“I’m so happy.”
These are the first words Q said to me yesterday, after having an abortion. I know this is not the only response–and I heard others while I was there–but the person I supported yesterday at the Women’s Options Center at SFGH was no less than gleeful.
I’d volunteered through ACCESS to provide ride support to Q, a young woman in East Oakland. She was particularly stressed because she was hiding her pregnancy from her family and her boss was acting abusive toward her, and threatening to take away her hours for requesting the day off. We became friendly very quickly. I agreed to stay with her at the clinic during her abortion.
At the Women’s Options Center, Q asked staff if I could be with her during her abortion, and after some time, I was admitted. There were four women–the doctor, nurse, counselor and myself. As luck would have it, the counselor was a friend of mine. The counselor asked Q whether she wanted narration (she didn’t) and knew exactly what to explain and how to do so. She helped her relax her lower half and I helped her feel held. I stroked her hair, held her hand, and kept her breathing with me and told her how good she was doing. The nurse and doctor spoke in soft tones as they worked. Q kept thanking me and looking at me with the kind of loving openness you don’t see very often. OK, she had some anesthesia, but it felt real. She kept saying, “wow, you guys are so nice.”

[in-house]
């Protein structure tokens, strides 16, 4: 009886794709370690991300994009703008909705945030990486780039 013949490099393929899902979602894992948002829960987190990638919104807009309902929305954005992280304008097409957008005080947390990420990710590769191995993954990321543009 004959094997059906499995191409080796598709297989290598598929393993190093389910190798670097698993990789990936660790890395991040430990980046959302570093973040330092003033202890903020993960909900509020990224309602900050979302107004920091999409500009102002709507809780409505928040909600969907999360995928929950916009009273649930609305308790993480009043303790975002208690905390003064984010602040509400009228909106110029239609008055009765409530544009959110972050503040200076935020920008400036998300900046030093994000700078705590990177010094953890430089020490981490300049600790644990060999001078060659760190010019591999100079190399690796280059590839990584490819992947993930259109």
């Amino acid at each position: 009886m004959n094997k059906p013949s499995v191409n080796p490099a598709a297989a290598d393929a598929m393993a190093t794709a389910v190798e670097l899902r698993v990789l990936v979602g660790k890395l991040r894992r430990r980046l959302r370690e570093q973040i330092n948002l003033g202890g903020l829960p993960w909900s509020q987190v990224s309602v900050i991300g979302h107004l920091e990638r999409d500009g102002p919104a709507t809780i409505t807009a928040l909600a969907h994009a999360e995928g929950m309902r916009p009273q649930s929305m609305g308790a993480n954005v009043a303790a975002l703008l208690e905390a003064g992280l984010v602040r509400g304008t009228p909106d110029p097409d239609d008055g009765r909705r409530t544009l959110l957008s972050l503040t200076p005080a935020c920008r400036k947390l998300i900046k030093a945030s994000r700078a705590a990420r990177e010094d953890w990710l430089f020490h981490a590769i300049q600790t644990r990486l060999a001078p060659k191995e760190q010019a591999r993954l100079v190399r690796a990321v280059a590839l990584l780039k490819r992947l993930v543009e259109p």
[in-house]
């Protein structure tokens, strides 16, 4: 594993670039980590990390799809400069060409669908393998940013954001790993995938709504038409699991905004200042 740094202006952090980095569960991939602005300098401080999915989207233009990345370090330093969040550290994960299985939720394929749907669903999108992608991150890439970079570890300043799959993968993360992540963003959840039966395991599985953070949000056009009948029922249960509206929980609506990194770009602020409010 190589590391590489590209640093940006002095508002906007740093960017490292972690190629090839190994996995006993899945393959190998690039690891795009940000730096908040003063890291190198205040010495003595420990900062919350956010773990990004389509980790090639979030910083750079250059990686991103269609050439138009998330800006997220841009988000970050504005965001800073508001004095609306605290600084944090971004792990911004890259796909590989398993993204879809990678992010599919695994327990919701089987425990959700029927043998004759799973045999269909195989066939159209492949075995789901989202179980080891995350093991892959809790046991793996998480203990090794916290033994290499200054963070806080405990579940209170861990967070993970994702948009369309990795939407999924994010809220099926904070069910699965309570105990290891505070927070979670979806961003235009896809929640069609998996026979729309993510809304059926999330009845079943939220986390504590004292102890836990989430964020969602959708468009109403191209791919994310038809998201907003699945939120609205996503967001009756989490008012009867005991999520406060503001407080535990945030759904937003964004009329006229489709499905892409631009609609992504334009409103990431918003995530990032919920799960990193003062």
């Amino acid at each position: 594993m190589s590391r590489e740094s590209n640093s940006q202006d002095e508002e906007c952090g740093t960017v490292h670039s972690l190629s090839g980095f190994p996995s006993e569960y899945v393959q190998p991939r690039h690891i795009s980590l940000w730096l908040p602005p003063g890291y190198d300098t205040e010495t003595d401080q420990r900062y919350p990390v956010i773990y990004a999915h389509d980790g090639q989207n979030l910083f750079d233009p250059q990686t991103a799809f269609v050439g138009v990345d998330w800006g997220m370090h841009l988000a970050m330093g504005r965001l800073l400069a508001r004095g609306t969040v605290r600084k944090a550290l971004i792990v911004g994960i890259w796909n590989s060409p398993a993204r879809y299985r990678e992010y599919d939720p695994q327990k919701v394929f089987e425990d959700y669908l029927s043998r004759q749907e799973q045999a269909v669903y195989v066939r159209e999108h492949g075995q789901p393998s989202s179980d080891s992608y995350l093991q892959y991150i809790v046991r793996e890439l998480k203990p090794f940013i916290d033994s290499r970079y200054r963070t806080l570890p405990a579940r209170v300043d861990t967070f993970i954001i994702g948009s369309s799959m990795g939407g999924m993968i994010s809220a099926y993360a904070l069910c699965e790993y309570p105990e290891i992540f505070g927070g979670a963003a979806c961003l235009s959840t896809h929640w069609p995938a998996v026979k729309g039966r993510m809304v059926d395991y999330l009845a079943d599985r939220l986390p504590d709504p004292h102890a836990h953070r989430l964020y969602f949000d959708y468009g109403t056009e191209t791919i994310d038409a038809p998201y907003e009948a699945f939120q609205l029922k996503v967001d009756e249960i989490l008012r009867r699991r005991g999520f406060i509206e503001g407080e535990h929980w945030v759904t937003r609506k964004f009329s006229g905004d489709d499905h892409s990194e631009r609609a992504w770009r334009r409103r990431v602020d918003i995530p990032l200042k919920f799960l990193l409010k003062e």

Abortion doesn’t have to suck. It can be like this.
It is enough to make that choice; the rest should be done with what I’m going to call human love.
It exists in everyone, but good working and living conditions are needed to optimize it. We are privileged in the Bay Area to have clinics like the Women’s Options Center, where the staff seems genuinely well-taken care of and committed and fabulous, where the doctor was not rushing out the door to fly to another state and where they can accept Medi-cal, and not worry about being forced out of business by laws or economics, and where volunteers can and are willing to spend the time doing this work.
“I’m so proud of myself,” Q said, when she met me back in the waiting room. “I did it.”
I was elated to witness her empowerment. And, even in its glow, we both recognized that it takes a network of people and conditions to make this happen.
This morning, Q texted me and asked how I was doing. I told her I was happy. I told her I was writing about her.